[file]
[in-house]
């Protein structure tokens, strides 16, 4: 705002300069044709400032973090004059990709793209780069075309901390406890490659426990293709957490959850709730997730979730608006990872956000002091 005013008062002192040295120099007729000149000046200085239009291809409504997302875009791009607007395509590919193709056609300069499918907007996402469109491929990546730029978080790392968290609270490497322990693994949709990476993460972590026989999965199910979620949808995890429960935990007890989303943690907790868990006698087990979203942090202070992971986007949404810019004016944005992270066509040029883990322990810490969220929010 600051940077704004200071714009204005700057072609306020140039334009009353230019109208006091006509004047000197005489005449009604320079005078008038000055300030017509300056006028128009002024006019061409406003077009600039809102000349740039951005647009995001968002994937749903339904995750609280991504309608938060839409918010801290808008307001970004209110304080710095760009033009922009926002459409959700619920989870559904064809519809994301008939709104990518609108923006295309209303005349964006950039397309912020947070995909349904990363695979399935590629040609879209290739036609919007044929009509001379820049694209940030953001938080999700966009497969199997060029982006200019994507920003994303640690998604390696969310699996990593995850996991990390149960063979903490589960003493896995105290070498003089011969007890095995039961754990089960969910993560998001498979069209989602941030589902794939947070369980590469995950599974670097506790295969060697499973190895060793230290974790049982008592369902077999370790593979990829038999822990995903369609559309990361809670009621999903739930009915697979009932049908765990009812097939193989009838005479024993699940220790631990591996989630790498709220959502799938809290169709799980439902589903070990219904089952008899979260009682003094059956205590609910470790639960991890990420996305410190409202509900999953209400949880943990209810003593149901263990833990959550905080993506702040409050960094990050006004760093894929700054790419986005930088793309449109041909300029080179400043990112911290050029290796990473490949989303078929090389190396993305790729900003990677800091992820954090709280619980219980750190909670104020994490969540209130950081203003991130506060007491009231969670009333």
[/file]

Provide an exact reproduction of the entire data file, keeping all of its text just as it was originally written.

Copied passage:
[in-house]
């Protein structure tokens, strides 16, 4: 705002300069044709400032973090004059990709793209780069075309901390406890490659426990293709957490959850709730997730979730608006990872956000002091 005013008062002192040295120099007729000149000046200085239009291809409504997302875009791009607007395509590919193709056609300069499918907007996402469109491929990546730029978080790392968290609270490497322990693994949709990476993460972590026989999965199910979620949808995890429960935990007890989303943690907790868990006698087990979203942090202070992971986007949404810019004016944005992270066509040029883990322990810490969220929010 600051940077704004200071714009204005700057072609306020140039334009009353230019109208006091006509004047000197005489005449009604320079005078008038000055300030017509300056006028128009002024006019061409406003077009600039809102000349740039951005647009995001968002994937749903339904995750609280991504309608938060839409918010801290808008307001970004209110304080710095760009033009922009926002459409959700619920989870559904064809519809994301008939709104990518609108923006295309209303005349964006950039397309912020947070995909349904990363695979399935590629040609879209290739036609919007044929009509001379820049694209940030953001938080999700966009497969199997060029982006200019994507920003994303640690998604390696969310699996990593995850996991990390149960063979903490589960003493896995105290070498003089011969007890095995039961754990089960969910993560998001498979069209989602941030589902794939947070369980590469995950599974670097506790295969060697499973190895060793230290974790049982008592369902077999370790593979990829038999822990995903369609559309990361809670009621999903739930009915697979009932049908765990009812097939193989009838005479024993699940220790631990591996989630790498709220959502799938809290169709799980439902589903070990219904089952008899979260009682003094059956205590609910470790639960991890990420996305410190409202509900999953209400949880943990209810003593149901263990833990959550905080993506702040409050960094990050006004760093894929700054790419986005930088793309449109041909300029080179400043990112911290050029290796990473490949989303078929090389190396993305790729900003990677800091992820954090709280619980219980750190909670104020994490969540209130950081203003991130506060007491009231969670009333």